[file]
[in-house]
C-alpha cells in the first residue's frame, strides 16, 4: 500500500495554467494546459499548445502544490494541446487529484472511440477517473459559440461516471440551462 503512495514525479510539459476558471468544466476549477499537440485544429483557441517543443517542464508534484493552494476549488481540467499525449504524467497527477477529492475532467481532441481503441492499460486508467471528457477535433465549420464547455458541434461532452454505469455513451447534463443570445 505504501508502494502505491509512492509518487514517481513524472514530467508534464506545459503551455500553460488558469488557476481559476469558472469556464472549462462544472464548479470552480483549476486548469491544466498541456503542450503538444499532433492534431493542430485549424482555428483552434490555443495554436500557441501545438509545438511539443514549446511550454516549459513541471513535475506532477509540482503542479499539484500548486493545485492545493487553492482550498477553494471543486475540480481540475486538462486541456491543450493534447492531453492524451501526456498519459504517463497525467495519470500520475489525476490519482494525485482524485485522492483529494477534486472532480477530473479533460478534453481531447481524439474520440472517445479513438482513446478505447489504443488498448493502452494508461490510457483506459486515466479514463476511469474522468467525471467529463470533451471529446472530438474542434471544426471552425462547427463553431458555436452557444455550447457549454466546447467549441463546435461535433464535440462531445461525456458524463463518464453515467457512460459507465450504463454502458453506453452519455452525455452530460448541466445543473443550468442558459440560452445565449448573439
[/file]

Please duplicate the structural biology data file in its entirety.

[in-house]
C-alpha cells in the first residue's frame, strides 16, 4: 500500500495554467494546459499548445502544490494541446487529484472511440477517473459559440461516471440551462 503512495514525479510539459476558471468544466476549477499537440485544429483557441517543443517542464508534484493552494476549488481540467499525449504524467497527477477529492475532467481532441481503441492499460486508467471528457477535433465549420464547455458541434461532452454505469455513451447534463443570445 505504501508502494502505491509512492509518487514517481513524472514530467508534464506545459503551455500553460488558469488557476481559476469558472469556464472549462462544472464548479470552480483549476486548469491544466498541456503542450503538444499532433492534431493542430485549424482555428483552434490555443495554436500557441501545438509545438511539443514549446511550454516549459513541471513535475506532477509540482503542479499539484500548486493545485492545493487553492482550498477553494471543486475540480481540475486538462486541456491543450493534447492531453492524451501526456498519459504517463497525467495519470500520475489525476490519482494525485482524485485522492483529494477534486472532480477530473479533460478534453481531447481524439474520440472517445479513438482513446478505447489504443488498448493502452494508461490510457483506459486515466479514463476511469474522468467525471467529463470533451471529446472530438474542434471544426471552425462547427463553431458555436452557444455550447457549454466546447467549441463546435461535433464535440462531445461525456458524463463518464453515467457512460459507465450504463454502458453506453452519455452525455452530460448541466445543473443550468442558459440560452445565449448573439